Studs Up -- NOT USED
In the meantime I had completed a White Rabbit Mosaic, and consistently told myself that I would get around to completing the Mad Hatter model sometime.
* * * * * * * * * * * * * *Skip ahead more than two years...
In September 2002 I exchanged a couple of emails with a fellow LEGO enthusiast, Nick Corea. In his email he mentioned that he was "experimenting with alternating/rotated plates, tiles, bricks to create interesting details" in mosaics.
Up until that point I had only really considered building mosaics in one of two fashions: 'Studs Up' or 'Studs out'. The former mode uses bricks and plated built in normal LEGO fashion, stacked one atop another, to create a mosaic which is smooth to the touch when hung upon a wall (the sides of the bricks are seen). 'Studs out' means that baseplates back up the pieces which are then veiwed from the top when the mosaic is hung (the studs point 'out' toward the viewer) -- my Mona Lisa mosaic is an example of this style.
Here, then, was the potential for a third type. Using the vernacular of LEGO collectors, I thought of this third style as 'SNOT' (Studs Not On Top). This acronym has been tossed around for a while amongst LEGO enthusiasts, and it seemed appropriate enough to use here (I suppose 'SNOT' could also stand for Studs Not Oriented Typically).
Anyway, this whole concept intrigued me greatly. I began to consider the feasibility of building a large mosaic in such a mode. Until then the only SNOTty mosaicky stuff I had done were the Roman numerals in the Grandfather Clock face and some experimentation with LEGO fonts.
The main problem, of course, was that the program I had writen to help me construct mosaics (Pixelego -- no, it's still not publicly available) only knew about the first two types of piece orientation.
Hmmm... time to start reprogramming.
After about a week of contemplating and coding I managed to revise my program, and it could then accommodate SNOT orientation.
So, I had the tool... but what image to use?
The potential benefit of using SNOT orientation, of course, is that you can acheive slightly better 'resolution' over Studs Up orientation because the pieces can be turned at right angles to better follow lines in the original image (not only are standard bricks and plates used in SNOT mosaics, but many smooth 'tiles' are needed as well since the absence of studs on such pieces allows them to be slid into place without bumps getting in the way).
I realized that the original illustrations from the Alice books would be perfect. They were created with woodcuts and were composed of many fine lines. The mosaic could be done with two colors: black and white.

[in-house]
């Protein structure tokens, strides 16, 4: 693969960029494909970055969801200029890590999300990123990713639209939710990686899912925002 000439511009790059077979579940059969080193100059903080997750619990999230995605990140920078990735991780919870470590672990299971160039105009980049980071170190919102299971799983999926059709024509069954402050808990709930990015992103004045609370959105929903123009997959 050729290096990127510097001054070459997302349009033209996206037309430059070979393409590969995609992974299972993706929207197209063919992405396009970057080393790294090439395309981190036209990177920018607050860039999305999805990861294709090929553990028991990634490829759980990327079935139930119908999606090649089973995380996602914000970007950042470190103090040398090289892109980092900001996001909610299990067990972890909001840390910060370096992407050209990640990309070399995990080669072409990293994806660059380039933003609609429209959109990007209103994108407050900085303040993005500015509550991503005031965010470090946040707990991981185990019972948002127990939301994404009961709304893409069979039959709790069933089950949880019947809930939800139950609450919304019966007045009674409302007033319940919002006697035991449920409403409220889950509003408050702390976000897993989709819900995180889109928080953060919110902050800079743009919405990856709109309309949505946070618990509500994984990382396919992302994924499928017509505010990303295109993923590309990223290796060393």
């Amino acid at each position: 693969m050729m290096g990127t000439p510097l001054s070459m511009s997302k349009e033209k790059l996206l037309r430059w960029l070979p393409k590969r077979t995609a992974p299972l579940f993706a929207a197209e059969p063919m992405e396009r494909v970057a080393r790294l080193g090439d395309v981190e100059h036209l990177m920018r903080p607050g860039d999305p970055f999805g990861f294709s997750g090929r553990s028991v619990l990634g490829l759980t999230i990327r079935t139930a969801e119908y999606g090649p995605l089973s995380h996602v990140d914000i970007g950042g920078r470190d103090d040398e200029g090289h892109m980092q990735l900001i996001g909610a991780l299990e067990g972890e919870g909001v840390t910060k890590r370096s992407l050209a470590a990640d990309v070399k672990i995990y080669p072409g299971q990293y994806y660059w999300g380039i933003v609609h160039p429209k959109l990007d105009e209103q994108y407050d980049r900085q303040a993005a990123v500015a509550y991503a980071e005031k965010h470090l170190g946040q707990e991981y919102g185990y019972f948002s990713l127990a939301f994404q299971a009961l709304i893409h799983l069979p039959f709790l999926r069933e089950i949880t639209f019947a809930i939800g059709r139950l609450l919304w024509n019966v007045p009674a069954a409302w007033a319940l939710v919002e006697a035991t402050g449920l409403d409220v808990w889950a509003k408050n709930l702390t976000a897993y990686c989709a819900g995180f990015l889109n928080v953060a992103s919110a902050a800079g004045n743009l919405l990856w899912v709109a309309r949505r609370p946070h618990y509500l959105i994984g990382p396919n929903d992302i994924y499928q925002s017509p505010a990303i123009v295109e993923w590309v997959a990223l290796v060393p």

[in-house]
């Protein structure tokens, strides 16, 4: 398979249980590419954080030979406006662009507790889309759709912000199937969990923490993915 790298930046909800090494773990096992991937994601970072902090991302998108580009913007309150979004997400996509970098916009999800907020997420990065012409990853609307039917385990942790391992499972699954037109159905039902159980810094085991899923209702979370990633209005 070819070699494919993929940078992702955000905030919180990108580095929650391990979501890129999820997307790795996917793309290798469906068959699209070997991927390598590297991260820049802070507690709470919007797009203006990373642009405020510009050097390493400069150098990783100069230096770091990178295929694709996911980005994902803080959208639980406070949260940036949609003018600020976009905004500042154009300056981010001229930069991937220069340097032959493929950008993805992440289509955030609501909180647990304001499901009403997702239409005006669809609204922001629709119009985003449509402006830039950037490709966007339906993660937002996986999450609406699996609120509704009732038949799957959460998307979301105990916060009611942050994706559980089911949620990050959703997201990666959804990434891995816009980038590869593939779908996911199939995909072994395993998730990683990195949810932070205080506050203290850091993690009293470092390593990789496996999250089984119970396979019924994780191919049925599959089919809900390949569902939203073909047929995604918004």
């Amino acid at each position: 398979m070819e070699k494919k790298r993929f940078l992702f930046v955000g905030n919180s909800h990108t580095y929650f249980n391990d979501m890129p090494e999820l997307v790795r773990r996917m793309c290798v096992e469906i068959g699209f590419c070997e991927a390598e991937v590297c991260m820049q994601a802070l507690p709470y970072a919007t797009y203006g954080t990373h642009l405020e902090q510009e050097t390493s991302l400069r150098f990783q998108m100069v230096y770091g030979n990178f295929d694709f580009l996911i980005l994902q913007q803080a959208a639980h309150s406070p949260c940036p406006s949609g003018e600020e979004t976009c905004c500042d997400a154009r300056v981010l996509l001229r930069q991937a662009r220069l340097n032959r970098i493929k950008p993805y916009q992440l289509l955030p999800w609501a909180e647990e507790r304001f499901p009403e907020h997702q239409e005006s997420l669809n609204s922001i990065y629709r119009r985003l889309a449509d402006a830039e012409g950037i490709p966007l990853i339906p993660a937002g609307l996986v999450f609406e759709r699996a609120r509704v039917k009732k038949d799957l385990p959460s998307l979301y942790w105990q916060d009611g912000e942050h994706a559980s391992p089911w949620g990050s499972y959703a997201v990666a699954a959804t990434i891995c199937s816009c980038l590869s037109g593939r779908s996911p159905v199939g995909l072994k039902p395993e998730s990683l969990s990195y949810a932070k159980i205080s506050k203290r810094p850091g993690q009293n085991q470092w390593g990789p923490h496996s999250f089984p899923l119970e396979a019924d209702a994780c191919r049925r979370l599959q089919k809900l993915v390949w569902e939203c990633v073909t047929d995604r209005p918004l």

Among the images from the story, I picked one of the Mad Hatter. Thus, though the sculpture would likely never get built, I would, finally, have a LEGO-Hatter themed project complete.
The image I started with is pictured at right. I modified it before running it through Pixelego. I wanted a cleaner image, so I removed the elements around the Hatter (the teacups, the dormouse, etc...)
Below those images are images which show the difference between Studs Up orientation and SNOT orientation. The difference is not great, but it was enough to make me want to progress with the project. Studs Out orientation is not shown because that resolution is even poorer than Studs Up.
With instructions printed out, I began to build.
Beyond the normal monotony that comes along with any mosaic building, SNOT mosaics have the added requirement of the builder needing to be amazingly careful during the construction process. Since the pieces are not all locked togther -- they are simply laid down next to one another, any terrible jostling, and you run the risk of knocking all of the pieces out.
I started by building the mosaic (and a backing layer of bricks) on a heavy sheet of plywood lying flat on my floor.
The whole process was akin to a jigsaw puzzle... a puzzle for which I had to first build each piece, and then put them into place.
I progressed from the lower right corner toward the upper left corner.
This direction of building was purposeful. I designed the instructions so that the bottom and right edges were completely smooth (all of the pieces started aligned along those edges). Since the pieces were being placed at right angles to one another (and the width-height ratio of the side of a plate is a rather unfriendly 5:2), it was impossible for the program/instructions to completely reconcile the piece alignment within the given mosaic area. While the program could guarantee that there were no gaps in the mosaic itself, by the time the upper and left edges were reached, the leading edge became jagged.
I made up for this by getting creative with the border. While the mosaic proper is only two rows thick (the image layer and the backing layer of 1x4s), the border was 3 rows thick. Along the upper and left edges I used this extra row to overlap the jagged edges, thus hiding them from view.
After ten days of building I neared the end.
After the mosaic was completed, I then incorporated a 'signature' into the lower right corner (I should have done this at the beginning of the whole project -- but I had forgotten). To save space I just used my initials and the year ('Eric Harshbarger - December 2002' is quite lengthy).
Anyway, that's that.
'Advancing LEGO Mosaic technology' as it were.
Back to Eric Harshbarger's main LEGO page.